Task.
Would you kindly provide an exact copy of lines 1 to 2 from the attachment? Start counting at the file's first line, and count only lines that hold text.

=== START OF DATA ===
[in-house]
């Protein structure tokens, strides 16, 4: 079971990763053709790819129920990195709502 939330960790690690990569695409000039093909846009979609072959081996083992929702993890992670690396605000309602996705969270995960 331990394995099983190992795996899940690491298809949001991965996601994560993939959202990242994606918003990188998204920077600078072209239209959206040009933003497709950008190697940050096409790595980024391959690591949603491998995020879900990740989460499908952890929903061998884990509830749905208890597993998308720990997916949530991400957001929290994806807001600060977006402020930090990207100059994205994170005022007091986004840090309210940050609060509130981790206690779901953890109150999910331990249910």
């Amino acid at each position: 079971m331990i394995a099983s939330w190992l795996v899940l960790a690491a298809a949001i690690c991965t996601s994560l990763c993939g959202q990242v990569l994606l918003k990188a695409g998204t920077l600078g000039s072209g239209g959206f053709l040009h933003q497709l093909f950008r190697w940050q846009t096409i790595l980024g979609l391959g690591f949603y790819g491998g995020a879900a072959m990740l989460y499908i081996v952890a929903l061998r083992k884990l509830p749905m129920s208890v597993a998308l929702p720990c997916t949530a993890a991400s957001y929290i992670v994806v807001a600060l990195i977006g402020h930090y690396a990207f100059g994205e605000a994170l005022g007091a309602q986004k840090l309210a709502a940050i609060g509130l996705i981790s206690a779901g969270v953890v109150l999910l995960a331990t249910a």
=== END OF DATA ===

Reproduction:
[in-house]
């Protein structure tokens, strides 16, 4: 079971990763053709790819129920990195709502 939330960790690690990569695409000039093909846009979609072959081996083992929702993890992670690396605000309602996705969270995960 331990394995099983190992795996899940690491298809949001991965996601994560993939959202990242994606918003990188998204920077600078072209239209959206040009933003497709950008190697940050096409790595980024391959690591949603491998995020879900990740989460499908952890929903061998884990509830749905208890597993998308720990997916949530991400957001929290994806807001600060977006402020930090990207100059994205994170005022007091986004840090309210940050609060509130981790206690779901953890109150999910331990249910």